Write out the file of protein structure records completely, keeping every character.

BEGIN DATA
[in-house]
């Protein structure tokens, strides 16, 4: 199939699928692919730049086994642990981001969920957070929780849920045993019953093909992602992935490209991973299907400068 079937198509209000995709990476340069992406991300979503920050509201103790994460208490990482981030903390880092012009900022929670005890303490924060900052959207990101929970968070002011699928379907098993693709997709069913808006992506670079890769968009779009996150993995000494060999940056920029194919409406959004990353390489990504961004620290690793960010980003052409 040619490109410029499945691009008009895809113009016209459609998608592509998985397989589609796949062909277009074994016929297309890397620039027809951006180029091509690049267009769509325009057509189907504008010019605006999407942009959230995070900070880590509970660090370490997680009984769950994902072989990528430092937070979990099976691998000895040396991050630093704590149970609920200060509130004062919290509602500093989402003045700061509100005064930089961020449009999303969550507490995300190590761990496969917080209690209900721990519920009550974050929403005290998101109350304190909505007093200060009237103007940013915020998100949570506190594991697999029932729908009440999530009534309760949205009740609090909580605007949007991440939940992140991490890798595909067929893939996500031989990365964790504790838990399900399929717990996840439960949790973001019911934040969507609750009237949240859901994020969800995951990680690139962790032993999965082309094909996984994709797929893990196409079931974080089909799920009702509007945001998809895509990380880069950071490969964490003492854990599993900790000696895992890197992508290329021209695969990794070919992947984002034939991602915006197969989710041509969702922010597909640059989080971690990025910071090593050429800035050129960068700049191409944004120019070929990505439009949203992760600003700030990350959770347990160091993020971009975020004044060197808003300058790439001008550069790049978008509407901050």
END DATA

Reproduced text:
[in-house]
């Protein structure tokens, strides 16, 4: 199939699928692919730049086994642990981001969920957070929780849920045993019953093909992602992935490209991973299907400068 079937198509209000995709990476340069992406991300979503920050509201103790994460208490990482981030903390880092012009900022929670005890303490924060900052959207990101929970968070002011699928379907098993693709997709069913808006992506670079890769968009779009996150993995000494060999940056920029194919409406959004990353390489990504961004620290690793960010980003052409 040619490109410029499945691009008009895809113009016209459609998608592509998985397989589609796949062909277009074994016929297309890397620039027809951006180029091509690049267009769509325009057509189907504008010019605006999407942009959230995070900070880590509970660090370490997680009984769950994902072989990528430092937070979990099976691998000895040396991050630093704590149970609920200060509130004062919290509602500093989402003045700061509100005064930089961020449009999303969550507490995300190590761990496969917080209690209900721990519920009550974050929403005290998101109350304190909505007093200060009237103007940013915020998100949570506190594991697999029932729908009440999530009534309760949205009740609090909580605007949007991440939940992140991490890798595909067929893939996500031989990365964790504790838990399900399929717990996840439960949790973001019911934040969507609750009237949240859901994020969800995951990680690139962790032993999965082309094909996984994709797929893990196409079931974080089909799920009702509007945001998809895509990380880069950071490969964490003492854990599993900790000696895992890197992508290329021209695969990794070919992947984002034939991602915006197969989710041509969702922010597909640059989080971690990025910071090593050429800035050129960068700049191409944004120019070929990505439009949203992760600003700030990350959770347990160091993020971009975020004044060197808003300058790439001008550069790049978008509407901050």